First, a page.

Colorado state authorities agreed over the weekend that going forward the mitigation of a natural gas liquids (NGL) spill near Parachute Creek will be led by the state Department of Public Health and Environment (DPHE). The Oil and Gas Conservation Commission (OGCC) will no longer be the lead agency.
The change comes after the recent detection of trace amounts of benzene in an area of Parachute Creek, but OGCC said the shift in oversight “doesn’t reflect any material change in the circumstances at the site, the nature of the spilled hydrocarbons, or any change in what’s currently understood about impacts to groundwater or surface water.”
Both OGCC and the DPHE have been involved with the response to the spill from the outset last month. Under state law, OGCC is responsible for exploration and production (E&P) waste to water spills, but more recently it was concluded that the hydrocarbons released from a Williams Co. NGL line near its processing plant does not constitute “E&P waste.”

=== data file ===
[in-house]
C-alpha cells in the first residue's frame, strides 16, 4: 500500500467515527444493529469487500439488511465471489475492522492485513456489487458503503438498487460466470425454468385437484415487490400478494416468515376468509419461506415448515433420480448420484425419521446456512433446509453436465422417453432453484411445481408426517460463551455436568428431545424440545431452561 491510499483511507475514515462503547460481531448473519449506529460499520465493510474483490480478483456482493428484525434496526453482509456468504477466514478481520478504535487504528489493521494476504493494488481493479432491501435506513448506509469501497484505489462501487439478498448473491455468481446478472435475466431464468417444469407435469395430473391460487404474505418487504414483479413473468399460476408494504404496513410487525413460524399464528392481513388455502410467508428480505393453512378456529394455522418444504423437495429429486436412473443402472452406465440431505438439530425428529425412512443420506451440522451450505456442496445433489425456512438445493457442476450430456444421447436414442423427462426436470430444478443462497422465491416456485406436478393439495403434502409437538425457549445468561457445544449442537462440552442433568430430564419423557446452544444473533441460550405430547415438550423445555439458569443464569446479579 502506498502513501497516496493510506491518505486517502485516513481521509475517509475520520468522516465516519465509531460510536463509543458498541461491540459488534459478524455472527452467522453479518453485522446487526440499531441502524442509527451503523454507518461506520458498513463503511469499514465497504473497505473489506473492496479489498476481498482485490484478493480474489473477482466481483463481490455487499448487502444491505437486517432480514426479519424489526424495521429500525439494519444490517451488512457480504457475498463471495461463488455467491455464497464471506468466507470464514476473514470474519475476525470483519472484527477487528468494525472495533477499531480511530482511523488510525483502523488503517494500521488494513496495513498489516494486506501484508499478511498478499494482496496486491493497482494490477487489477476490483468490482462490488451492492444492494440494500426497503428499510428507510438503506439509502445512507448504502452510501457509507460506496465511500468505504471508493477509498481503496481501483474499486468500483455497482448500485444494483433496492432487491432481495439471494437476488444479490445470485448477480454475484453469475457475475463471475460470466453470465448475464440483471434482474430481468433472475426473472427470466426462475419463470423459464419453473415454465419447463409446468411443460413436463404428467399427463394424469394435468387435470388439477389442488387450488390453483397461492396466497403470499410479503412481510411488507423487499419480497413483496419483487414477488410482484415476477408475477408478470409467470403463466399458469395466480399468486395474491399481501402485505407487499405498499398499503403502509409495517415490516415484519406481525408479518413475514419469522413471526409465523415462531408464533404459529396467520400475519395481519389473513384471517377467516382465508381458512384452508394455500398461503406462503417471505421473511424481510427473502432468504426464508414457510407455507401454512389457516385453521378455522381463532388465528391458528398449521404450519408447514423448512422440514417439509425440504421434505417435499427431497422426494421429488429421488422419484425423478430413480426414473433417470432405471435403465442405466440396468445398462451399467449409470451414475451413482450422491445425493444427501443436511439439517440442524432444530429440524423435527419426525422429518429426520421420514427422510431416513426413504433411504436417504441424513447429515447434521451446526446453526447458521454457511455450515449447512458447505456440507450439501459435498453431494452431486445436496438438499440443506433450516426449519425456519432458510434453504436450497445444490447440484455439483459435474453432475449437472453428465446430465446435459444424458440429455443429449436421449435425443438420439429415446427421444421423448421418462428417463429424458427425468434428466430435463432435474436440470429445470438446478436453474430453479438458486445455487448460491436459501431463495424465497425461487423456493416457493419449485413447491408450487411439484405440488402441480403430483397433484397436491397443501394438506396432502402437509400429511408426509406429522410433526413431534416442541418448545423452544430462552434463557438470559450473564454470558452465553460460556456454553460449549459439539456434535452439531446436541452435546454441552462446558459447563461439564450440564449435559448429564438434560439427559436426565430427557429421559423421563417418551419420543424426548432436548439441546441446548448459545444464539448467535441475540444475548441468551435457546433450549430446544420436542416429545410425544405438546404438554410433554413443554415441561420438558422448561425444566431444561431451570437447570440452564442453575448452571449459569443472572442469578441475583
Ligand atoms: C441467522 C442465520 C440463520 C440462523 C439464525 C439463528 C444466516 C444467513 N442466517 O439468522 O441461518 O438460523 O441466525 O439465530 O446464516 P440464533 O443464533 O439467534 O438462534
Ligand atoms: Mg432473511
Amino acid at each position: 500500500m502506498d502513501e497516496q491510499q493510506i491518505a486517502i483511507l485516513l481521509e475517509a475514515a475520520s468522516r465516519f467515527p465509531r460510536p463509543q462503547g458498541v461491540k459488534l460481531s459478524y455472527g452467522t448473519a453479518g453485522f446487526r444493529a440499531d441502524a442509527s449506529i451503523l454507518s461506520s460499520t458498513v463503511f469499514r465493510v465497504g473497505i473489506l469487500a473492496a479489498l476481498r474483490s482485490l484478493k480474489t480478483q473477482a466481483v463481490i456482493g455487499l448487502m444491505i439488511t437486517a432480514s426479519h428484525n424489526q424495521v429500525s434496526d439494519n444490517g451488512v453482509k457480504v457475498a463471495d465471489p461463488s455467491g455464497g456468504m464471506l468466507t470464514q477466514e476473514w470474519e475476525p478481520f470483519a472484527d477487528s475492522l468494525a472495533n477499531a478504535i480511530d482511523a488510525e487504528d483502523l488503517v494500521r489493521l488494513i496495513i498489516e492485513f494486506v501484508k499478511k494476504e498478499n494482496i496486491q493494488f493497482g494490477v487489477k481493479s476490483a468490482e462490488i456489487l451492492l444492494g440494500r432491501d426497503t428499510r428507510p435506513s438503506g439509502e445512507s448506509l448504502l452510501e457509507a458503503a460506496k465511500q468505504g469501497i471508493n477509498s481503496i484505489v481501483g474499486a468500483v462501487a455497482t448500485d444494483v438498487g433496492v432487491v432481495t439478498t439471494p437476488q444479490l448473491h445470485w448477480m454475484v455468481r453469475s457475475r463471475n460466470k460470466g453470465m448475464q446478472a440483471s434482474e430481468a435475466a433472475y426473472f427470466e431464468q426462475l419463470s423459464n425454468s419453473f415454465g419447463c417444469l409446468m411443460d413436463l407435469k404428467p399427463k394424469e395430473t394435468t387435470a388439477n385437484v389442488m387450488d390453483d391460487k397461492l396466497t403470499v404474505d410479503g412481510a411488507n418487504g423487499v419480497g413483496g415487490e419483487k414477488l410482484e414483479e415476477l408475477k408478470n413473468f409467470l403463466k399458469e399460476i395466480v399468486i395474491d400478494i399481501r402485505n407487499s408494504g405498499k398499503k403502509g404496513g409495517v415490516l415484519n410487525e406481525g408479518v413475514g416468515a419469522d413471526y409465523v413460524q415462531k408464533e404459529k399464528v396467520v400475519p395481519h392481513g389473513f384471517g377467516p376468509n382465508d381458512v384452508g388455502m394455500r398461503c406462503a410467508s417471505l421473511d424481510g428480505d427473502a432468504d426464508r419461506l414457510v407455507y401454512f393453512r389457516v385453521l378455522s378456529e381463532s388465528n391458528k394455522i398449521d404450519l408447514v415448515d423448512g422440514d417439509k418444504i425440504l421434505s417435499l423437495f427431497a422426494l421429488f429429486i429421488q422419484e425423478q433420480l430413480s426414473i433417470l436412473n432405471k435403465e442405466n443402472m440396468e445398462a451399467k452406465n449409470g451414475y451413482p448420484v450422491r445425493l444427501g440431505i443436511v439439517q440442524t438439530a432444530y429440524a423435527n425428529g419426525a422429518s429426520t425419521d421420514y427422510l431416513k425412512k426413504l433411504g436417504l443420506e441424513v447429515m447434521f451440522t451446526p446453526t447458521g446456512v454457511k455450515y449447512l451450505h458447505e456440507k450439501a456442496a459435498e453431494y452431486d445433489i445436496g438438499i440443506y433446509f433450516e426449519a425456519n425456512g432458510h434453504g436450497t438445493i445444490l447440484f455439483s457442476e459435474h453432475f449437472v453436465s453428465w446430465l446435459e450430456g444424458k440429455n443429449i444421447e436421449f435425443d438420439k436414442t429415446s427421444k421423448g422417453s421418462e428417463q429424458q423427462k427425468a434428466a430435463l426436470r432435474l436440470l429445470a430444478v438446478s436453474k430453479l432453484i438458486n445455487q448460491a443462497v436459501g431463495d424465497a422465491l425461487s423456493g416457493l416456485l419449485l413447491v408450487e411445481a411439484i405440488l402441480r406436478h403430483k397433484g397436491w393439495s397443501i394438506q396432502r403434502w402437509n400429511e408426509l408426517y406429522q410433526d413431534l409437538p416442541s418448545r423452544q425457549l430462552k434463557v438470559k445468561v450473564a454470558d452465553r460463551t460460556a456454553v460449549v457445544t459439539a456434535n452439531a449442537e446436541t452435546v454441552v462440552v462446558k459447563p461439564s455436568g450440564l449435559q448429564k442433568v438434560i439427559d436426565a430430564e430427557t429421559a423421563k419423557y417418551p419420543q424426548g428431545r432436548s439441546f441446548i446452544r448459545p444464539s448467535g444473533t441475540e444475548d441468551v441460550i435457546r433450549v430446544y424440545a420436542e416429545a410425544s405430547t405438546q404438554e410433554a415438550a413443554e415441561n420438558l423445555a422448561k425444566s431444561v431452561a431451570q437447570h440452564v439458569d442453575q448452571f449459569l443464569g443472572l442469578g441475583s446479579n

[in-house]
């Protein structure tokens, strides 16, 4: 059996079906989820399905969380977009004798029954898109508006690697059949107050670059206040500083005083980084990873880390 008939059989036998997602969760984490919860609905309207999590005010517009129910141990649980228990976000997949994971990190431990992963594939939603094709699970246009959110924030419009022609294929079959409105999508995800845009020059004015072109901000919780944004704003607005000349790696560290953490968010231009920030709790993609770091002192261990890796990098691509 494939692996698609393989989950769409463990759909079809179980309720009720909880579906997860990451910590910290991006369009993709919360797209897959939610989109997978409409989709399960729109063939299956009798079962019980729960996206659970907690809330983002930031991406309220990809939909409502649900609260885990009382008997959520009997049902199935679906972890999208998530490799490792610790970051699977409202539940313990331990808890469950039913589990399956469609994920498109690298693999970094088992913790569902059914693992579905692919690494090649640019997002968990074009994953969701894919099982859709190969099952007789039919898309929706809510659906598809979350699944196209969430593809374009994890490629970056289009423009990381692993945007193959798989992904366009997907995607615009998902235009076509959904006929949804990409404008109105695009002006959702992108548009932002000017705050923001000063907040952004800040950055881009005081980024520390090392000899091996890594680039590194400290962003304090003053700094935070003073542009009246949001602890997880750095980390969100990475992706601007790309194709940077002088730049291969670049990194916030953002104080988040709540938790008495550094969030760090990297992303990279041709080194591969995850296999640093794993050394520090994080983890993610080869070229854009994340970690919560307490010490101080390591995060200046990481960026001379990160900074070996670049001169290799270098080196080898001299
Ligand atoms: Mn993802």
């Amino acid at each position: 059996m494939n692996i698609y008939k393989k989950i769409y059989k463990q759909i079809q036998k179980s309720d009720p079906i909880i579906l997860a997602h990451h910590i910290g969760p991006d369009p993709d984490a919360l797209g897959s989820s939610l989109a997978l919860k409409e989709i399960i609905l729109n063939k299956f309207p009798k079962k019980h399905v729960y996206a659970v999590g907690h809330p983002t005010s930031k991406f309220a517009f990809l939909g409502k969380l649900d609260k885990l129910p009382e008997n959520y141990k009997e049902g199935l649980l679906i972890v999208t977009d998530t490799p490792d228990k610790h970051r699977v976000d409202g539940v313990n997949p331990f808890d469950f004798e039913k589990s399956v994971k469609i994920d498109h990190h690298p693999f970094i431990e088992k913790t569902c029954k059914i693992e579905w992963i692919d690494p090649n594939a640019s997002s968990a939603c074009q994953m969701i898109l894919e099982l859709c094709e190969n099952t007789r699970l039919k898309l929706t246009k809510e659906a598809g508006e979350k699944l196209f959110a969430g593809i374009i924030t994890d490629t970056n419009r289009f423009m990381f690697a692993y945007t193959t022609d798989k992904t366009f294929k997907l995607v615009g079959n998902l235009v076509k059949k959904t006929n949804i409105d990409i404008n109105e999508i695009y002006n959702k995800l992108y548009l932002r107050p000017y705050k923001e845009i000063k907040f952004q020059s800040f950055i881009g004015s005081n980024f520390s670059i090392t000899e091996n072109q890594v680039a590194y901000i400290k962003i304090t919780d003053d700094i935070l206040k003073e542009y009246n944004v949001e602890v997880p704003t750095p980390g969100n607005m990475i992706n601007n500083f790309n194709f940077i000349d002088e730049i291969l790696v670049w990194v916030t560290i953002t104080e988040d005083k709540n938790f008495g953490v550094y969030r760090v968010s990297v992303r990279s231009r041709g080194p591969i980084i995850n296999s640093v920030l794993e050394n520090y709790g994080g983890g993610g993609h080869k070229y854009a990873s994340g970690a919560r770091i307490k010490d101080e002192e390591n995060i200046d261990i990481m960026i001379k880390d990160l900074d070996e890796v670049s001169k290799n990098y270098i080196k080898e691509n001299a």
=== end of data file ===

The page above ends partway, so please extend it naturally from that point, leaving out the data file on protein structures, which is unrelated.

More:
Thus, the change is a result of a legal interpretation that has classified the spilled materials as ones over which DPHE has primary authority, OGCC said.
In its latest report, Williams said last Wednesday that it has deployed additional resources in focusing on protecting Parachute Creek, where efforts have been focused on a valve box for an NGL pipeline carrying liquids away from a nearby gas processing plant (see Daily GPI, April 1). Part of that response includes installing aeration technology in response to the benzene readings.
“A Parachute Creek sample just upstream of the Colorado River confluence shows no benzene,” Williams said.
Williams characterized the trace benzene amounts detected as being in a “defined” area of Parachute Creek, where ground water is entering the creek. “The area is about 1,500 feet linearly downstream of the pressure gauge that was the source of the NGLs,” the company said.
Since the benzene was detected April 18, Williams has received samples showing maximum benzene readings of 3.9 parts-per-billion (ppb). The U.S. Environmental Protection Agency standard for safe drinking is 5 ppb, Williams said.
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